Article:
I popped this idea into the latest Design View, but I figure it’s probably worth mentioning it here too.

If you’ve ever fiddled with styling the venerable HR you probably still have the fingernail marks on your eyeballs. For what looks like such a simple little tag, it certainly has some of the loopiest cross-browser CSS implementation. Some browsers consider it a foreground (namely IE), others think it’s a background (FireFox/Moz) while other aren’t really committed either way.

Annoying enough for sure, but the final blow is delivered via IE’s take on the HRs ‘background-image’, in which it insists on adding a milky grey line to any background image. The image below shows a blue dashed ‘true’ border (marked with the ‘X’) and the grey ‘pseudo-border’ wrapping the background.

To my knowledge no-one has ever come up with a way of removing this line, rendering the HR ‘background-image’ essentially useless.

So rather than trying force CSS to do what it can’t, I’m using JavaScript to do the dirty work.

The method I’ve used is demonstrated and explained on this example page, which also shows a selection of some of the creative interpretations employed by various browsers.

The other weird little thing I discovered in my excursions was a FireFox bug which causes it to render rounded corners on it’s HRs if you add the ‘noshade=’noshade” attribute (I know, you shouldn’t anyway). I’ve whipped up a quick demo page for this interesting new feature here.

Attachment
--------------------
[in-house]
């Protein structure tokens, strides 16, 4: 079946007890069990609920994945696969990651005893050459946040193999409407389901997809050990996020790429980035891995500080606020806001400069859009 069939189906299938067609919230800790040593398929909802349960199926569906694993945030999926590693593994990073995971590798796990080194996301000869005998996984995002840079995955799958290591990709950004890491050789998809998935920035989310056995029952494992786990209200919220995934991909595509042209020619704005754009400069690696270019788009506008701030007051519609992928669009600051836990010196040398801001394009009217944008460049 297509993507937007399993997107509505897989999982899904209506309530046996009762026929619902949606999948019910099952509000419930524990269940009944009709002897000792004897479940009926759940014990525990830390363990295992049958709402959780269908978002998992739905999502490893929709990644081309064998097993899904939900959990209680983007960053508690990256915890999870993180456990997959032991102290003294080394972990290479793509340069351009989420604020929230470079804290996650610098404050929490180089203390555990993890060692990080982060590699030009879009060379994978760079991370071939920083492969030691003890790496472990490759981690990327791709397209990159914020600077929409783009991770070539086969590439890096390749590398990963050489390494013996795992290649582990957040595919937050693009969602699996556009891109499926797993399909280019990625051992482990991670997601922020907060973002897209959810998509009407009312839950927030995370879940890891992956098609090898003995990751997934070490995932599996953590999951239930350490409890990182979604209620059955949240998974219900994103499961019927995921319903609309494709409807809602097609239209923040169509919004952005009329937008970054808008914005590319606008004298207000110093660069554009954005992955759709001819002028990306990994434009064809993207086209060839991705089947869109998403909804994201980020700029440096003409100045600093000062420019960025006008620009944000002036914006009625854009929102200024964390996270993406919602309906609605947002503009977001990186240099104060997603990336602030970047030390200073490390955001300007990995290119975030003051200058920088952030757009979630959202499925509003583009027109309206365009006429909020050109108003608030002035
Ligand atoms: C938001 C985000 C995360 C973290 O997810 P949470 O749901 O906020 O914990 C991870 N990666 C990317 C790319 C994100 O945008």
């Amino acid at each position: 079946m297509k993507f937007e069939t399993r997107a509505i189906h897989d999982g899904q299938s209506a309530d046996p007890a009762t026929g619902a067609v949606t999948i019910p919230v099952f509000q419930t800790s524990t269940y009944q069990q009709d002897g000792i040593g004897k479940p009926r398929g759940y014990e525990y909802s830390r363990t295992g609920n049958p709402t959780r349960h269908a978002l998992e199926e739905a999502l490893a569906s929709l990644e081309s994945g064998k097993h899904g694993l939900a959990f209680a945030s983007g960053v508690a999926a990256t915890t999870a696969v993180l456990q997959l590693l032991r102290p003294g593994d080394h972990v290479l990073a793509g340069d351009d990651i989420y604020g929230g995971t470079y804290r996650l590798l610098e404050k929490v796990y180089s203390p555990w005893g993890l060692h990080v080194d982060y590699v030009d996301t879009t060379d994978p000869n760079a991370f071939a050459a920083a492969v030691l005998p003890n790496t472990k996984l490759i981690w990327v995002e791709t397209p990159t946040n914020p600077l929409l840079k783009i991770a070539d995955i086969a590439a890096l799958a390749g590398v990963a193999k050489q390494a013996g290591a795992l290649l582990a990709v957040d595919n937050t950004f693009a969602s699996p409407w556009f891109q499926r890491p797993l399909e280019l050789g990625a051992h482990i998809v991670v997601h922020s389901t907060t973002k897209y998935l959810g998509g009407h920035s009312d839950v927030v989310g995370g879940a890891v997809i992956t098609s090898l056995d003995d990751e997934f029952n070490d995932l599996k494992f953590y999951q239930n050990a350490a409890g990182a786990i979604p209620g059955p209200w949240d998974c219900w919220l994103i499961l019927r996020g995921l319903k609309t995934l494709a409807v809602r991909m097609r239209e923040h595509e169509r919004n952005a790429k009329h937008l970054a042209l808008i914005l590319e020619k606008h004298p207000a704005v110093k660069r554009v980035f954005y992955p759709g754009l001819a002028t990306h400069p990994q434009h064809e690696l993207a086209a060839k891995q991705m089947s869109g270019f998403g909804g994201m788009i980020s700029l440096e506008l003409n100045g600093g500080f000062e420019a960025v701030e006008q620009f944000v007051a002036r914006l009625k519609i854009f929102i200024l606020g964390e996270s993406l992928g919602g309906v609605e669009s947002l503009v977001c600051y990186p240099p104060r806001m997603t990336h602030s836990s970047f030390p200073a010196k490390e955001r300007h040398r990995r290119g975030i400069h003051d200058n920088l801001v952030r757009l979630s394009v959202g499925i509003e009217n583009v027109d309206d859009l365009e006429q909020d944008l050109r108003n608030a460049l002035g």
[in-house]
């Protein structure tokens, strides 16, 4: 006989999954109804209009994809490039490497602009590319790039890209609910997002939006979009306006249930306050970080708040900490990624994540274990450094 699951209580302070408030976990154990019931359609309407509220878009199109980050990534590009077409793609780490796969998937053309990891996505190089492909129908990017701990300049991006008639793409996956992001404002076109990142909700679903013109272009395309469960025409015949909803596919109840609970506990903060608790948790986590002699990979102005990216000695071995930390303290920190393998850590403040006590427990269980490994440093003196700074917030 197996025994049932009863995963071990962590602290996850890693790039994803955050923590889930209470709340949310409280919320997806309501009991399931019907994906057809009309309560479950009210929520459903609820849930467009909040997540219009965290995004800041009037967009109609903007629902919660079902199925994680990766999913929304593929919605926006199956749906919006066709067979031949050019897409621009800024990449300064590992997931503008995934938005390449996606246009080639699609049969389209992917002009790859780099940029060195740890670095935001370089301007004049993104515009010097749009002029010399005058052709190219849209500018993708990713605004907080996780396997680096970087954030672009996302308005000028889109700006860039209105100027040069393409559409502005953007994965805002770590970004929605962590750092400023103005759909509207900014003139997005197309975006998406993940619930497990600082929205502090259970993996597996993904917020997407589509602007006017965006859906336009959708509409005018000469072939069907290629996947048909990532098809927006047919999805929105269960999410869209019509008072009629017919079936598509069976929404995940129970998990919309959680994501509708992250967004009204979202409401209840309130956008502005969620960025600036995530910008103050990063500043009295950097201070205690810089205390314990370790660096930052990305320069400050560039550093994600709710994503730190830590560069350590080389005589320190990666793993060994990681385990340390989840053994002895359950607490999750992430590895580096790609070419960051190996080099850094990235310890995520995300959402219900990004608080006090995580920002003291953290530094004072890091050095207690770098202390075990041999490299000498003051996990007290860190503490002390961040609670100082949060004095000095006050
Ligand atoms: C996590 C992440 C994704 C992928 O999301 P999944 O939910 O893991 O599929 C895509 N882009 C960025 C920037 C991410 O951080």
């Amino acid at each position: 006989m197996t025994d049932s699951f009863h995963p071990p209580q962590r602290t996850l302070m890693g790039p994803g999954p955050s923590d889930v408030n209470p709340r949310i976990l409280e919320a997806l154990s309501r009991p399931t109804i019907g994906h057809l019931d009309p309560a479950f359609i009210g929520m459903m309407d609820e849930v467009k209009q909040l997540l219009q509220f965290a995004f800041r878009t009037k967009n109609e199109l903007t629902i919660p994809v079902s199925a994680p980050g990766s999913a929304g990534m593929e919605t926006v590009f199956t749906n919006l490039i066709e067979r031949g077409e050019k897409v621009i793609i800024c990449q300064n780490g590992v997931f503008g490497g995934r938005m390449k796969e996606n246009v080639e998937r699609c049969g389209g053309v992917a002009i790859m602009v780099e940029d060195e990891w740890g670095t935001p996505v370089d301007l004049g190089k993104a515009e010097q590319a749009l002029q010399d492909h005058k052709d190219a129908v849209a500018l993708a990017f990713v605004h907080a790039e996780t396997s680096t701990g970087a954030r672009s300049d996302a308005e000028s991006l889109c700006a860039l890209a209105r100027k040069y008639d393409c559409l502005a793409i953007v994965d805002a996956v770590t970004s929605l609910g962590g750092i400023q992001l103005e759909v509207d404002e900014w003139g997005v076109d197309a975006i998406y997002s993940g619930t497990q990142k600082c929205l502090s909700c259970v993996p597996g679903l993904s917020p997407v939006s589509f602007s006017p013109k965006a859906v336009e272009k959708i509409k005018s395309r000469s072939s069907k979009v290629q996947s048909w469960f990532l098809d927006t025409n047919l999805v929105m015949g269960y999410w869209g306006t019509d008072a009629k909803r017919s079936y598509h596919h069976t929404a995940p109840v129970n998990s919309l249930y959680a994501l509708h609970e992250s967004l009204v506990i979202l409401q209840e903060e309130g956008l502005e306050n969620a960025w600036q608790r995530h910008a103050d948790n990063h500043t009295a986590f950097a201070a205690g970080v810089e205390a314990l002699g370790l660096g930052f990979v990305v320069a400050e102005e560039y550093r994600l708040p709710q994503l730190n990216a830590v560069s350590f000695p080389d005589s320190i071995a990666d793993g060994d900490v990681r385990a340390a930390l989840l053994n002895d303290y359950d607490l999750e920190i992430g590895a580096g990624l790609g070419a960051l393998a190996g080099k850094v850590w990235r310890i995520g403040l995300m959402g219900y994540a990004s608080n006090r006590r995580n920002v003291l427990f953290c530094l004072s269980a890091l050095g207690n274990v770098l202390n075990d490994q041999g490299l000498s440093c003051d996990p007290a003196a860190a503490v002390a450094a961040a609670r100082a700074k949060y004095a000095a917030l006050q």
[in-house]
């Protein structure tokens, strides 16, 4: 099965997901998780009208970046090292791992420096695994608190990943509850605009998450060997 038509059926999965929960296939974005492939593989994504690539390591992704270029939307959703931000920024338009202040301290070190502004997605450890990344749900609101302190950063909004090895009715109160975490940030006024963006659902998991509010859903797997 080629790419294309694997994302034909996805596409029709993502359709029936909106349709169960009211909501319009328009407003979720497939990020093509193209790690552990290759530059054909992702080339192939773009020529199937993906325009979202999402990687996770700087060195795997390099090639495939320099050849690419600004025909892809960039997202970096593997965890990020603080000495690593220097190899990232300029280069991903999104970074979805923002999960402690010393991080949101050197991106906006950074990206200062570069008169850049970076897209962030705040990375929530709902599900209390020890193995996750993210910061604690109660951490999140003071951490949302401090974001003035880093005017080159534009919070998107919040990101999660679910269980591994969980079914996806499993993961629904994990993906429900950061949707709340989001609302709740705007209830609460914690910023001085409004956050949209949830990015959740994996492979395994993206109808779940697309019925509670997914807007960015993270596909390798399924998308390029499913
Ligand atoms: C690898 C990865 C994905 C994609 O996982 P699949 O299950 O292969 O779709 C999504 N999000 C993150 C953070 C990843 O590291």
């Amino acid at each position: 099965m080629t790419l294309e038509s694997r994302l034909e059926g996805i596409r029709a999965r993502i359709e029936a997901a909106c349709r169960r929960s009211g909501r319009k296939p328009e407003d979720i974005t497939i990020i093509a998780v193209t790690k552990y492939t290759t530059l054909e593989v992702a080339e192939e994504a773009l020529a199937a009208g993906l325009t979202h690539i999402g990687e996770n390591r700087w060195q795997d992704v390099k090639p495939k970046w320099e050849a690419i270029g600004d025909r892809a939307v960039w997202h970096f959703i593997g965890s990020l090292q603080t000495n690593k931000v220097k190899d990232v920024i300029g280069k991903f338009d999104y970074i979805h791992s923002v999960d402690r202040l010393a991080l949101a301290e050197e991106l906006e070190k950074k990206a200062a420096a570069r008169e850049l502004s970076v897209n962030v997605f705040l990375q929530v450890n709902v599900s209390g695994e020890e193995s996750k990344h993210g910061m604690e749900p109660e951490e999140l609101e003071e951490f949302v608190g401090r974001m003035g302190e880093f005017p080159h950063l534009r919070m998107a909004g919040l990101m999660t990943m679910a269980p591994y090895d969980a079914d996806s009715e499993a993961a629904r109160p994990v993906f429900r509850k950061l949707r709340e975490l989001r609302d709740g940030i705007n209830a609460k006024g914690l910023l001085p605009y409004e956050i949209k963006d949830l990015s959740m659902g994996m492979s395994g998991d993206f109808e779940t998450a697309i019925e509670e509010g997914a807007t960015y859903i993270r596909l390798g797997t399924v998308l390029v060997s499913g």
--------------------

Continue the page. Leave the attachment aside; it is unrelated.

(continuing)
Alex manages design and front end development for sitepoint.com and is SitePoint's Design and UX editor.

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  • http://www.lowter.com charmedlover

    I’ve been looking for these

    fixes. I guess I should subscribe to the Design View :p

  • http://www.splintered.co.uk redux

    however, and maybe even more fundamentally: what’s the lowly HR still needed for?

  • http://www.sitepoint.com AlexW

    redux, I think it’s a personal preference thing to an extent. I’ve heard people argue HRs are a purely presentation element, and as such shouldn’t be used at all. I don’t subscribe to that idea. To my thinking, they contribute directly to the meaning of the document in a way that has nothing to do with the way their presentation style.

    For all their problems, the thing I like about HRs is they work to some extent on every device (except screen-readers).

    Links and Lynx renders them nicely, even though they don’t acknowledge any visual distinction between headings and paragraphs.

    Nokia’s phone browser and Opera mobile edition likes them too.

    Creating a visual analog to the HR with a DIV means the document loses some meaning without the CSS. IMHO any extra widget we can rely on to imply structure in simpler environments is gold.

  • Marty

    I hope you’ll take on Fieldset/Legend next :)

  • Ross Riley

    i’ve always found the best way to style hr is as follows.
    make a custom class with the styling you want.
    .hr {
    border:1px dotted black;
    and then hide normal hr tags….
    hr {

    Then when you insert an hr tag do the following:

    Now you have a custom hr style but completely accessible to non css browsers.

  • http://www.sitepoint.com AlexW

    That’s pretty much what I’m doing Ross, only I’m letting the client put the DIV in. We just send a normal HR in the page.

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